Inbreeding poses major threat to Ireland’s thoroughbred horse sector

Study shows Ireland was the second-biggest player in the €2bn global breeding business

Horse geneticist Emmeline Hill said if inbreeding is unchecked, it would continue to increase, given the high demand in the business for particular bloodlines of successful sires. Photograph: Brenda Fitzsimons.

Horse geneticist Emmeline Hill said if inbreeding is unchecked, it would continue to increase, given the high demand in the business for particular bloodlines of successful sires. Photograph: Brenda Fitzsimons.

 

A significant rise in inbreeding in the thoroughbred horse sector poses threats for Ireland’s valuable breeding business, according to a new study.

Irish horses made €338 million in sales at public auctions in 2016, according to a Deloitte report on the sector. That makes the country the second-biggest player in what was a €1.89 billion business that year.

Deloitte estimates that a further €100 million in private sales took place away from the auction ring, with the industry earning a further €130 million in stallion breeding fees.

On a per capita basis, the 2017 Deloitte report found that breeding and racing activities in Ireland were the most prominent and important of any country.

Horse geneticist Emmeline Hill said inbreeding had always been a factor in thoroughbred breeding.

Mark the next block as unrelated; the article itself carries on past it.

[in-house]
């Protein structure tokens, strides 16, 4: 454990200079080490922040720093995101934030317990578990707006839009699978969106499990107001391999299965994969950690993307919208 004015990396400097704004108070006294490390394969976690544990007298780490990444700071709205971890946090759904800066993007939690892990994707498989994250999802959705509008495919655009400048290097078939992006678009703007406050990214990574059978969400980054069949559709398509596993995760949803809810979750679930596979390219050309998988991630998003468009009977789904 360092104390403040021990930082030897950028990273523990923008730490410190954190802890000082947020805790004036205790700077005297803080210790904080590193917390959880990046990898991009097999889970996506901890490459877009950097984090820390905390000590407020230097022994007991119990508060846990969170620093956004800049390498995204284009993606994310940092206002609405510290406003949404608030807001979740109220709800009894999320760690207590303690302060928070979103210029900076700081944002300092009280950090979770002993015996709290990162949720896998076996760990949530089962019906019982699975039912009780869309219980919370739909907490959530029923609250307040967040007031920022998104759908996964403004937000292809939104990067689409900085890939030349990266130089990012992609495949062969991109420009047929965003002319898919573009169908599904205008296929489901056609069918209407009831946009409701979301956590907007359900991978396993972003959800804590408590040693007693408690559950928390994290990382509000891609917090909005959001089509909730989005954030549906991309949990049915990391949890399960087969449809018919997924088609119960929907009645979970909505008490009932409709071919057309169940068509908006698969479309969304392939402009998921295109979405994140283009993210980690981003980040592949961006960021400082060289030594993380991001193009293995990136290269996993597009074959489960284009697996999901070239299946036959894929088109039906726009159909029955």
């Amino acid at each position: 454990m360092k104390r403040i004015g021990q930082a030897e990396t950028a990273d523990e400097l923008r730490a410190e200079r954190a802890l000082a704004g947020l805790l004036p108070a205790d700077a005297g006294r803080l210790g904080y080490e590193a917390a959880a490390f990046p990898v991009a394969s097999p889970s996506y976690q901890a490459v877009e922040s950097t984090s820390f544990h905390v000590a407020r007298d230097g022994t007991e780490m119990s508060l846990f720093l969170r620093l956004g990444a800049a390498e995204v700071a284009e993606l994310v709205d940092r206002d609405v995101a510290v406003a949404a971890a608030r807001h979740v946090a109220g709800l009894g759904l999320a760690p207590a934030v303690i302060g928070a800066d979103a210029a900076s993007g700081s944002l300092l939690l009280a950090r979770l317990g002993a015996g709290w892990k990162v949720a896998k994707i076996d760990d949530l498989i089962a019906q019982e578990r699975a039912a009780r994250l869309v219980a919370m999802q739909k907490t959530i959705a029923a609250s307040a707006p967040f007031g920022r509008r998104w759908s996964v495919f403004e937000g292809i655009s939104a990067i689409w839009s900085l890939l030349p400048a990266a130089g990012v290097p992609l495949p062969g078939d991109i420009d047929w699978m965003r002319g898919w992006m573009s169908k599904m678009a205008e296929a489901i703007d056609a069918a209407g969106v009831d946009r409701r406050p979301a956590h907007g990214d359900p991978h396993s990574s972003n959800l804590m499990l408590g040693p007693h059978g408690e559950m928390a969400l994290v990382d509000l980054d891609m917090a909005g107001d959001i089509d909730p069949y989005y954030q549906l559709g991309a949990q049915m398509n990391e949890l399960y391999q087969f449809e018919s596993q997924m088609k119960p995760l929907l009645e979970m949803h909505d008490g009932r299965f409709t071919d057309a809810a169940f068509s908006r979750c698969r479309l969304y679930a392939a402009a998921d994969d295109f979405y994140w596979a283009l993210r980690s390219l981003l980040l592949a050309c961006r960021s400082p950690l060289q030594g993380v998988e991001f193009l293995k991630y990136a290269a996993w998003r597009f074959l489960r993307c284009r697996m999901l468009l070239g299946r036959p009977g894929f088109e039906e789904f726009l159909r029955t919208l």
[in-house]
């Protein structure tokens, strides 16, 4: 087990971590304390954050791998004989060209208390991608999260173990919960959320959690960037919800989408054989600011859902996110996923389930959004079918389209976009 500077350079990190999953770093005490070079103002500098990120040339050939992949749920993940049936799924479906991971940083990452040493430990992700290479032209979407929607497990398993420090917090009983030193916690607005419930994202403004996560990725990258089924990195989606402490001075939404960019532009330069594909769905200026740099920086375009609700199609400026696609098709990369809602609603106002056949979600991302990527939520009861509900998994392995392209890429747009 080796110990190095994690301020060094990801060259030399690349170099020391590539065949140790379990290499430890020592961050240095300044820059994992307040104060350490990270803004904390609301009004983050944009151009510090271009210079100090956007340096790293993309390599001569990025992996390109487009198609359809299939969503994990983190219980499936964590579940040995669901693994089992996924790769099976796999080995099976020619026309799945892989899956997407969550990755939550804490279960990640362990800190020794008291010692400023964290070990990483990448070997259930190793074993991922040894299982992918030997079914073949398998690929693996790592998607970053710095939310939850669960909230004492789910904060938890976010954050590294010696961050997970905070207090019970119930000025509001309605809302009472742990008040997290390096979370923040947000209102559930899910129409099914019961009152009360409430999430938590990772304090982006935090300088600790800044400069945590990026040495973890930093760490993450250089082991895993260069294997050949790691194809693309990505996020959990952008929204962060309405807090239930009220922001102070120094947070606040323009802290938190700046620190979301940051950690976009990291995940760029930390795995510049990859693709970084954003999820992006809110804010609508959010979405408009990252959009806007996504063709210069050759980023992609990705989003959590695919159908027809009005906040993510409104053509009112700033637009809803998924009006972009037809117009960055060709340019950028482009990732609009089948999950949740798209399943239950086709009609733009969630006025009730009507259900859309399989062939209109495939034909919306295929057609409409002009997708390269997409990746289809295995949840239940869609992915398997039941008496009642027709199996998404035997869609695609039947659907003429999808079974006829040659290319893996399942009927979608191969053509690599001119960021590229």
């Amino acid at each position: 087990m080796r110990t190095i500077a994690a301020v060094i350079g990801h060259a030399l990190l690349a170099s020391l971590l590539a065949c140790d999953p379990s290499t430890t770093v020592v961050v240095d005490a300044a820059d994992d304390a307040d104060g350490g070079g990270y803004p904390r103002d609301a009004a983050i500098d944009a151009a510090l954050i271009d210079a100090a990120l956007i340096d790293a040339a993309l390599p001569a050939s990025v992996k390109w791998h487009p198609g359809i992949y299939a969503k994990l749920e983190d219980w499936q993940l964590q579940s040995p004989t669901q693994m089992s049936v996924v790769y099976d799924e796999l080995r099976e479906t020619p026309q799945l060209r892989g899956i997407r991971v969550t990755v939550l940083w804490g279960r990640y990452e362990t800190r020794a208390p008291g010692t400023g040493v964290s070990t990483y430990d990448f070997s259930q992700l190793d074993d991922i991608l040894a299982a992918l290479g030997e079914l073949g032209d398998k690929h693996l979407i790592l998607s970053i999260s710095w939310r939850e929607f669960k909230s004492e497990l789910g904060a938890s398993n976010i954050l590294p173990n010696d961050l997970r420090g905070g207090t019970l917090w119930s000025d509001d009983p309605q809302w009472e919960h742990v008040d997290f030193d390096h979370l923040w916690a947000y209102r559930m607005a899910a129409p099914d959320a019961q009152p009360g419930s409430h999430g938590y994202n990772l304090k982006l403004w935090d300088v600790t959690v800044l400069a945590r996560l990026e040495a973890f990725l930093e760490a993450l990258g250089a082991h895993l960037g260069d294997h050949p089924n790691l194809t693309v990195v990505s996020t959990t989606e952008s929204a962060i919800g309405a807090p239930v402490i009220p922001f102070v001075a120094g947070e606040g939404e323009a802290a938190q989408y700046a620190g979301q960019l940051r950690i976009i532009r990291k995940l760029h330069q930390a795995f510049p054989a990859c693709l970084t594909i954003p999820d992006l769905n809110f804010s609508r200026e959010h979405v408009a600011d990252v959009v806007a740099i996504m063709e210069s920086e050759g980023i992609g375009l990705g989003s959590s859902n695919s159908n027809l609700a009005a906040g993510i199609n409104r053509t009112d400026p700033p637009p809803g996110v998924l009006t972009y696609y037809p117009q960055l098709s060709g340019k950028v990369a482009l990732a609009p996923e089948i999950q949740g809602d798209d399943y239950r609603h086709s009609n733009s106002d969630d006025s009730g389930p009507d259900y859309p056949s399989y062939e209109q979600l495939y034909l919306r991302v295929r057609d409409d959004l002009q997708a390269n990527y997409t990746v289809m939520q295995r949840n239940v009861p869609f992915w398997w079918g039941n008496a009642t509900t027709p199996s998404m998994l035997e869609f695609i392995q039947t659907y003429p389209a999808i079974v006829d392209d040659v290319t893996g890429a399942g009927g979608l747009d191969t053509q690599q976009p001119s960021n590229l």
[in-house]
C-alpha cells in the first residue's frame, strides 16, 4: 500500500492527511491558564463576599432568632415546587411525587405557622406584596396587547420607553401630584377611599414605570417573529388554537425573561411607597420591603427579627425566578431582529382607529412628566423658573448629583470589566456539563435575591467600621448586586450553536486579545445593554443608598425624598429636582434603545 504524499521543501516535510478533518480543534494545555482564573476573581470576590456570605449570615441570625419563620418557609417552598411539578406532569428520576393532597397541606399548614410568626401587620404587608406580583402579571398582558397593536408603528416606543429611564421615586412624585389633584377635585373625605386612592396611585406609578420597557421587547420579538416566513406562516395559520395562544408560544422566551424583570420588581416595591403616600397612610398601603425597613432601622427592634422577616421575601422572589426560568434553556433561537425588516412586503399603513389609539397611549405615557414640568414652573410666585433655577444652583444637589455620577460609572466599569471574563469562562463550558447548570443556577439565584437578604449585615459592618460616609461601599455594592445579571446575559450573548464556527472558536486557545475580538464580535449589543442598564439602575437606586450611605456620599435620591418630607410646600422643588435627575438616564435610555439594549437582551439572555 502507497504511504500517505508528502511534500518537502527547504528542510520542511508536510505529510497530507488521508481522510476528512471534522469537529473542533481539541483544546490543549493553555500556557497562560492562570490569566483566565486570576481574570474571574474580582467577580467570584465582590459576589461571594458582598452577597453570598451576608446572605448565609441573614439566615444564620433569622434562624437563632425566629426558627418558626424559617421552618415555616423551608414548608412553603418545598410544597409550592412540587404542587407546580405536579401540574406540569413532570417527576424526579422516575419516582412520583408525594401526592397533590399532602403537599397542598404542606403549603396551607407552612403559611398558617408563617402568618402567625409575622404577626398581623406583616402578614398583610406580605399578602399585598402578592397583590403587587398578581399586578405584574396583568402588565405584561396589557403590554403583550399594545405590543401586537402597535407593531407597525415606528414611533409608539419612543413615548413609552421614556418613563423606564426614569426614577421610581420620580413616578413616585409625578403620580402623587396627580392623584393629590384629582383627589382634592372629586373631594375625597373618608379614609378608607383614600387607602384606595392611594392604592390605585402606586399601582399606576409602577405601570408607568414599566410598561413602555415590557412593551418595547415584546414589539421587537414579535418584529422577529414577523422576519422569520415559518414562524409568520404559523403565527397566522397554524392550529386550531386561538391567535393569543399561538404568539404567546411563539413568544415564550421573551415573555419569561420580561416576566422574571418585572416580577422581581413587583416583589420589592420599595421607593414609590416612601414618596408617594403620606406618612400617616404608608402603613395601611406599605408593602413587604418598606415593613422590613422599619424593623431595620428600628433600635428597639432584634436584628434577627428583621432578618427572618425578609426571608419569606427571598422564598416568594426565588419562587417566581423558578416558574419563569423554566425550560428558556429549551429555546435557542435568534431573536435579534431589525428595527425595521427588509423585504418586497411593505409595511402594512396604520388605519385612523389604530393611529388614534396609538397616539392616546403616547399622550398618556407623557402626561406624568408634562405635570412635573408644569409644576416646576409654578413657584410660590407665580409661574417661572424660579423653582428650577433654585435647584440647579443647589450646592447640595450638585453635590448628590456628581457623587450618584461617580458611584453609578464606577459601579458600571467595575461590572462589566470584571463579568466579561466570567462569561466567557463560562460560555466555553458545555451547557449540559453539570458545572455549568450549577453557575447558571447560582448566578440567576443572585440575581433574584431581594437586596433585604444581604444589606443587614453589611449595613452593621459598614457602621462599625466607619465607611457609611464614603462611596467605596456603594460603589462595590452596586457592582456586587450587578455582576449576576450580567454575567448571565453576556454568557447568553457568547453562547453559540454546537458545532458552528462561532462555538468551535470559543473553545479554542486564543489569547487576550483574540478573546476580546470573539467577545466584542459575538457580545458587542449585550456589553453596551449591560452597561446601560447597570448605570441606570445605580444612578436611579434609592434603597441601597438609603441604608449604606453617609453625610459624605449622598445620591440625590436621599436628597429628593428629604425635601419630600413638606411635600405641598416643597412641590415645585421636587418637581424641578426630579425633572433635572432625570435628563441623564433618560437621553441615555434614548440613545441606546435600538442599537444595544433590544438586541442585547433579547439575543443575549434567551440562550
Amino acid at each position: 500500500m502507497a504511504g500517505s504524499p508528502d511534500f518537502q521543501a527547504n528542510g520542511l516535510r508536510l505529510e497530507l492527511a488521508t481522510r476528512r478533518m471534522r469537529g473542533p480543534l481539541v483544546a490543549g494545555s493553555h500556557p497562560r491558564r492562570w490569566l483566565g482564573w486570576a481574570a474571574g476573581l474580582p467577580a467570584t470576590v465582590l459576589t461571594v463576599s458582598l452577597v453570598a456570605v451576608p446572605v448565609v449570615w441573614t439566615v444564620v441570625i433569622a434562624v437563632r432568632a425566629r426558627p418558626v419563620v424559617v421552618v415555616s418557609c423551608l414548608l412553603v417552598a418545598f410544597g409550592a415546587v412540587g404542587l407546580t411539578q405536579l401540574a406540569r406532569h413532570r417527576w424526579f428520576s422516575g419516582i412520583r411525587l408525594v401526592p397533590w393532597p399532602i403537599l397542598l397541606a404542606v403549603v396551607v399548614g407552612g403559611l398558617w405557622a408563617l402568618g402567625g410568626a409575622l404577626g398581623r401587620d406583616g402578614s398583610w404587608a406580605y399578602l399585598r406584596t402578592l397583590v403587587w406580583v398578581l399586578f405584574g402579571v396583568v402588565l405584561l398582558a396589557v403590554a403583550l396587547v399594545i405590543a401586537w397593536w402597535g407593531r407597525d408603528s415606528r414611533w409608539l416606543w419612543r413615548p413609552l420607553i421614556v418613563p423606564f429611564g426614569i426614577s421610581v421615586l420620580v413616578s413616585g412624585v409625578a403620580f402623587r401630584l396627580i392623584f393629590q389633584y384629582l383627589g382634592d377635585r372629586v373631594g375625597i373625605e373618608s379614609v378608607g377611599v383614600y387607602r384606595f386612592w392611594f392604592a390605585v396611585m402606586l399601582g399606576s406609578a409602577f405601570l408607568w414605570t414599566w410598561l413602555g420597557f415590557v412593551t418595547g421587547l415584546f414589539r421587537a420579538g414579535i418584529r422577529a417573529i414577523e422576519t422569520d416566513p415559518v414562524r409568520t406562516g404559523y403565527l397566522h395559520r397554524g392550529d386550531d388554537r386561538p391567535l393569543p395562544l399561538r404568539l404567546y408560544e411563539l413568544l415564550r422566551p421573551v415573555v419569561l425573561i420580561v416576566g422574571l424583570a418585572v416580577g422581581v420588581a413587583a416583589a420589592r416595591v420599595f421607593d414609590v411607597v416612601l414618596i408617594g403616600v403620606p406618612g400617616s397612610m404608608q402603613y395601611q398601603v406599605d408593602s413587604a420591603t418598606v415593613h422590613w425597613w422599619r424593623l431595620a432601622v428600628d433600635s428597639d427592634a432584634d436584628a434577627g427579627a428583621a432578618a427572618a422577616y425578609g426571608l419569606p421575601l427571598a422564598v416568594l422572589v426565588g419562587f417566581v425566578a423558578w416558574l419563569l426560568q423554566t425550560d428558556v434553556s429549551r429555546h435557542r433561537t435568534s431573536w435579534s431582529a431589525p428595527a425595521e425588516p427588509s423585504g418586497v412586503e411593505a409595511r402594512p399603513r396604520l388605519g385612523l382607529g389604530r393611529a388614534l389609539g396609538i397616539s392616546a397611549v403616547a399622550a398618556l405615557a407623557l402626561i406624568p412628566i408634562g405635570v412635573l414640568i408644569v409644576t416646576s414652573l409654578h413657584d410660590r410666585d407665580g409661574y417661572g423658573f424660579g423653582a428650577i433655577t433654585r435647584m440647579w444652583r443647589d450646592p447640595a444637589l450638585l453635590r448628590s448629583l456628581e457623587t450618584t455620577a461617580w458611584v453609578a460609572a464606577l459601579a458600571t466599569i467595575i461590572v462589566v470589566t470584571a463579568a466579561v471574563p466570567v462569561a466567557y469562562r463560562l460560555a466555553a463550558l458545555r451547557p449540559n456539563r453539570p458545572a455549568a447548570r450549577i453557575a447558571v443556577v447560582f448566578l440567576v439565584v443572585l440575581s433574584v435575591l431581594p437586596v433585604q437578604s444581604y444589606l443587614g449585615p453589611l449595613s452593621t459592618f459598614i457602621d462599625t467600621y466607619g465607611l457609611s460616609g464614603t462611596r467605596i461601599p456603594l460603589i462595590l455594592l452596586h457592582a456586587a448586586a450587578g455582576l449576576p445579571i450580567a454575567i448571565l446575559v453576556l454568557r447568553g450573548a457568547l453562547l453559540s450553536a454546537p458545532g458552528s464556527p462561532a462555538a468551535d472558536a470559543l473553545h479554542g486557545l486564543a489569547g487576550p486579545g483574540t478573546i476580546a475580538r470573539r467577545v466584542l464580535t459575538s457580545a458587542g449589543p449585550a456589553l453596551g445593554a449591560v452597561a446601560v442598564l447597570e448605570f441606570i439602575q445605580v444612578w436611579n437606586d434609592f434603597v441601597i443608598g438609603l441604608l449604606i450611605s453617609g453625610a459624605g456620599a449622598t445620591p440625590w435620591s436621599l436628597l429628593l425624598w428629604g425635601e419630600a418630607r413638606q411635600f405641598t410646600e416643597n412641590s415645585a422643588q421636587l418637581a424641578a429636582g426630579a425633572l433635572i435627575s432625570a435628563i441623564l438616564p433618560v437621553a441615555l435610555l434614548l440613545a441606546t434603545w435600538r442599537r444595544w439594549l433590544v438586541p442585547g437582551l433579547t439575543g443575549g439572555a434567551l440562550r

She said it would continue to increase, if unchecked, given the high demand in the business for particular bloodlines of successful sires.

The study, conducted by a team at UCD, established that there had been a significant rise in inbreeding on the global population of thoroughbred horses over the past 45 years. “The problem with inbreeding is that it can compromise overall population fertility and health,” Prof Hill said. “This is a highly significant issue, where inbreeding is accumulating in the [horse] population that must be addressed at an industry-wide level.”

The UCD research was run with Plusvital, an equine nutrition and science business in which Prof Hill is chief science officer.

She is the founder of Equinome, which discovered the “speed” gene that determines which racing distances best suit a particular horse.

Bloodlines

The business was subsequently acquired by Plusvital, a business backed by the family of Denis O’Brien. Aside from her role with Plusvital, Prof Hill remains professor in equine genomics at UCD.

The UCD/Plusvital study examined genetic diversity among 10,000 horses, which is reported to be the largest group yet examined.

It included more than 300 stallions across Europe, North America, Australia, Japan and South Africa.

In Australia, 55 per cent of all horses had genetic bloodlines passed down by a horse called Danehill while, in Europe, Sadler’s Wells’s bloodline appears in 35 per cent of all horses tested.

Prof Hill said DNA-based tools now existed to help breeders address the potential problem by choosing genetically diverse stallions for their mares.

In a sector that Deloitte reckons employs almost 29,000 people throughout the economy – about 9,000 of them in core breeding and racing activities – any threat to horse health and performance is a significant concern.

More than one in five of the top-rated flat horses in training in 2016 were Irish bred and the Deloitte report says the Irish economy benefitted in 2016 by a total industry spend of €1.84 billion, with €1.05 billion of that in core breeding and racing activities.

Plusvital is one of the leaders in DNA testing sector. Apart from the speed gene, Prof Hill has also identified what is called a motivation gene and developed tests for each. She said recently that she considered the broader thoroughbred health sector as a major potential market.